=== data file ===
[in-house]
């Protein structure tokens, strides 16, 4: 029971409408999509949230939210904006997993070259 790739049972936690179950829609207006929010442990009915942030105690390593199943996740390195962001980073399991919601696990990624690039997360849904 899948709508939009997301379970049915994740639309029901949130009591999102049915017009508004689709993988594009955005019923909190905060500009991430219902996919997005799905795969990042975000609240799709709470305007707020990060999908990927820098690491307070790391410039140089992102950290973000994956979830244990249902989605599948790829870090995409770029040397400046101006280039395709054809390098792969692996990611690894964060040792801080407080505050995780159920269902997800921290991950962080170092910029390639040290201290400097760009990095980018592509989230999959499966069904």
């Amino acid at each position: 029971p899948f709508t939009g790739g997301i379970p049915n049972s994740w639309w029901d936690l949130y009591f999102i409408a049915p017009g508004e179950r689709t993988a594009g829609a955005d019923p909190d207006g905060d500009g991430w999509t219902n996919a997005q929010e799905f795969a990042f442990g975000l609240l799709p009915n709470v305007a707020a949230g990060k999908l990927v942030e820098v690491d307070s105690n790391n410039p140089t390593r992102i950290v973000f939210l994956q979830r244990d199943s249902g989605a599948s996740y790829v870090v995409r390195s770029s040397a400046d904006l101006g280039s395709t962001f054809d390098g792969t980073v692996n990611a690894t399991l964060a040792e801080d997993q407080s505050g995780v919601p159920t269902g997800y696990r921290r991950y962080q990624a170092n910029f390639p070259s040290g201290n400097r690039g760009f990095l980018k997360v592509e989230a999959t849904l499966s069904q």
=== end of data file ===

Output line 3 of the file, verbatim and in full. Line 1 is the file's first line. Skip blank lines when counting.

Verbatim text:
């Amino acid at each position: 029971p899948f709508t939009g790739g997301i379970p049915n049972s994740w639309w029901d936690l949130y009591f999102i409408a049915p017009g508004e179950r689709t993988a594009g829609a955005d019923p909190d207006g905060d500009g991430w999509t219902n996919a997005q929010e799905f795969a990042f442990g975000l609240l799709p009915n709470v305007a707020a949230g990060k999908l990927v942030e820098v690491d307070s105690n790391n410039p140089t390593r992102i950290v973000f939210l994956q979830r244990d199943s249902g989605a599948s996740y790829v870090v995409r390195s770029s040397a400046d904006l101006g280039s395709t962001f054809d390098g792969t980073v692996n990611a690894t399991l964060a040792e801080d997993q407080s505050g995780v919601p159920t269902g997800y696990r921290r991950y962080q990624a170092n910029f390639p070259s040290g201290n400097r690039g760009f990095l980018k997360v592509e989230a999959t849904l499966s069904q």